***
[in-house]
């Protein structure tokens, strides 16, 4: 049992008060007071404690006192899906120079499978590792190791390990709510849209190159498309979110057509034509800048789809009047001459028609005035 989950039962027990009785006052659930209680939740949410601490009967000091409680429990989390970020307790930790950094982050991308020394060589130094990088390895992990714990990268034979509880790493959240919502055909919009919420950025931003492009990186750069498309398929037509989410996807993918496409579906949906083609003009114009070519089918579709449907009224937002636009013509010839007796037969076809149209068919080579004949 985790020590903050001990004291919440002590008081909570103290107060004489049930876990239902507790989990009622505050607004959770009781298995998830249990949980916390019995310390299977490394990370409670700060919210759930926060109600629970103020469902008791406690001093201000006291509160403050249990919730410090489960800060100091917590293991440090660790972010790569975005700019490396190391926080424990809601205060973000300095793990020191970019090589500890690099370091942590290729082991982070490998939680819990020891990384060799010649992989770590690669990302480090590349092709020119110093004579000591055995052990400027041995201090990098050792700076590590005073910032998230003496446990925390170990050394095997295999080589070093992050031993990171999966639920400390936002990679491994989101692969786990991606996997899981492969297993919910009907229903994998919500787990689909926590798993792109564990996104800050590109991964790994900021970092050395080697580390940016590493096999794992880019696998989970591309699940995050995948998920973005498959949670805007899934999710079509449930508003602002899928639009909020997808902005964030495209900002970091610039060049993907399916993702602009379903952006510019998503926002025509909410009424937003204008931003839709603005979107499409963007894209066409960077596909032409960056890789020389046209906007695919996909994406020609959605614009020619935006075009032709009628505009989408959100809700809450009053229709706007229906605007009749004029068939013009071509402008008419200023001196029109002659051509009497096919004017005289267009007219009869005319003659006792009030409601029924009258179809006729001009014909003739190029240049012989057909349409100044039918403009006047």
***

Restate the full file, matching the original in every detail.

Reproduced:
[in-house]
């Protein structure tokens, strides 16, 4: 049992008060007071404690006192899906120079499978590792190791390990709510849209190159498309979110057509034509800048789809009047001459028609005035 989950039962027990009785006052659930209680939740949410601490009967000091409680429990989390970020307790930790950094982050991308020394060589130094990088390895992990714990990268034979509880790493959240919502055909919009919420950025931003492009990186750069498309398929037509989410996807993918496409579906949906083609003009114009070519089918579709449907009224937002636009013509010839007796037969076809149209068919080579004949 985790020590903050001990004291919440002590008081909570103290107060004489049930876990239902507790989990009622505050607004959770009781298995998830249990949980916390019995310390299977490394990370409670700060919210759930926060109600629970103020469902008791406690001093201000006291509160403050249990919730410090489960800060100091917590293991440090660790972010790569975005700019490396190391926080424990809601205060973000300095793990020191970019090589500890690099370091942590290729082991982070490998939680819990020891990384060799010649992989770590690669990302480090590349092709020119110093004579000591055995052990400027041995201090990098050792700076590590005073910032998230003496446990925390170990050394095997295999080589070093992050031993990171999966639920400390936002990679491994989101692969786990991606996997899981492969297993919910009907229903994998919500787990689909926590798993792109564990996104800050590109991964790994900021970092050395080697580390940016590493096999794992880019696998989970591309699940995050995948998920973005498959949670805007899934999710079509449930508003602002899928639009909020997808902005964030495209900002970091610039060049993907399916993702602009379903952006510019998503926002025509909410009424937003204008931003839709603005979107499409963007894209066409960077596909032409960056890789020389046209906007695919996909994406020609959605614009020619935006075009032709009628505009989408959100809700809450009053229709706007229906605007009749004029068939013009071509402008008419200023001196029109002659051509009497096919004017005289267009007219009869005319003659006792009030409601029924009258179809006729001009014909003739190029240049012989057909349409100044039918403009006047």